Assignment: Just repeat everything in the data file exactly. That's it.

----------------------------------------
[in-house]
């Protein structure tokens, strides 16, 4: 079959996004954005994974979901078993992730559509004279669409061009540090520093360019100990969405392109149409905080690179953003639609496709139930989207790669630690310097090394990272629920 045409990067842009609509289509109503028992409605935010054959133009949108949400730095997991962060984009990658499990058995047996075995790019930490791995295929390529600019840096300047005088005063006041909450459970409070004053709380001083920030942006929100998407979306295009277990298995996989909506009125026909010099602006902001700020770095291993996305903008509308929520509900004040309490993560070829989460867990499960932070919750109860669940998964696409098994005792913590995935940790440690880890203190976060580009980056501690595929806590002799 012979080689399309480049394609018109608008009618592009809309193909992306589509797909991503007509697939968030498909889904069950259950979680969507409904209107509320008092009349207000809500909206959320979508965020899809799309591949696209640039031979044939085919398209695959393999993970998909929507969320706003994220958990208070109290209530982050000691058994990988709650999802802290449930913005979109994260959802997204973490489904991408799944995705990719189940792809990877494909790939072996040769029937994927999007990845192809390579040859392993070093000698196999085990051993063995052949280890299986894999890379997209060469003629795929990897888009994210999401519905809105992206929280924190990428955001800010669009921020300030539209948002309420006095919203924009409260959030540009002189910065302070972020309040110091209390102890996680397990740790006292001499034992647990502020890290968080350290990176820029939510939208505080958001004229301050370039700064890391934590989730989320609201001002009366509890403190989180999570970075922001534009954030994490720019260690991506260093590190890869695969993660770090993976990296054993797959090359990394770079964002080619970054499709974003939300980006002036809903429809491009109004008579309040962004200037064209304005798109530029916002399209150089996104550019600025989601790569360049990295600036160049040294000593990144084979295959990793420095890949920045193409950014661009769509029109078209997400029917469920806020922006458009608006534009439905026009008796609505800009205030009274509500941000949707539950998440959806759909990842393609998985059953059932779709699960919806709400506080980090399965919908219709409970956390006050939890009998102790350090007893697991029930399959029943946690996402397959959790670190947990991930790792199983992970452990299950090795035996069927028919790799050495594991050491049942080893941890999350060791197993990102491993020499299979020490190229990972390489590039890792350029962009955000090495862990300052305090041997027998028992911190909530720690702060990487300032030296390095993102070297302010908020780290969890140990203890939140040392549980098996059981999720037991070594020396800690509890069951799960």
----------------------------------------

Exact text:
[in-house]
């Protein structure tokens, strides 16, 4: 079959996004954005994974979901078993992730559509004279669409061009540090520093360019100990969405392109149409905080690179953003639609496709139930989207790669630690310097090394990272629920 045409990067842009609509289509109503028992409605935010054959133009949108949400730095997991962060984009990658499990058995047996075995790019930490791995295929390529600019840096300047005088005063006041909450459970409070004053709380001083920030942006929100998407979306295009277990298995996989909506009125026909010099602006902001700020770095291993996305903008509308929520509900004040309490993560070829989460867990499960932070919750109860669940998964696409098994005792913590995935940790440690880890203190976060580009980056501690595929806590002799 012979080689399309480049394609018109608008009618592009809309193909992306589509797909991503007509697939968030498909889904069950259950979680969507409904209107509320008092009349207000809500909206959320979508965020899809799309591949696209640039031979044939085919398209695959393999993970998909929507969320706003994220958990208070109290209530982050000691058994990988709650999802802290449930913005979109994260959802997204973490489904991408799944995705990719189940792809990877494909790939072996040769029937994927999007990845192809390579040859392993070093000698196999085990051993063995052949280890299986894999890379997209060469003629795929990897888009994210999401519905809105992206929280924190990428955001800010669009921020300030539209948002309420006095919203924009409260959030540009002189910065302070972020309040110091209390102890996680397990740790006292001499034992647990502020890290968080350290990176820029939510939208505080958001004229301050370039700064890391934590989730989320609201001002009366509890403190989180999570970075922001534009954030994490720019260690991506260093590190890869695969993660770090993976990296054993797959090359990394770079964002080619970054499709974003939300980006002036809903429809491009109004008579309040962004200037064209304005798109530029916002399209150089996104550019600025989601790569360049990295600036160049040294000593990144084979295959990793420095890949920045193409950014661009769509029109078209997400029917469920806020922006458009608006534009439905026009008796609505800009205030009274509500941000949707539950998440959806759909990842393609998985059953059932779709699960919806709400506080980090399965919908219709409970956390006050939890009998102790350090007893697991029930399959029943946690996402397959959790670190947990991930790792199983992970452990299950090795035996069927028919790799050495594991050491049942080893941890999350060791197993990102491993020499299979020490190229990972390489590039890792350029962009955000090495862990300052305090041997027998028992911190909530720690702060990487300032030296390095993102070297302010908020780290969890140990203890939140040392549980098996059981999720037991070594020396800690509890069951799960």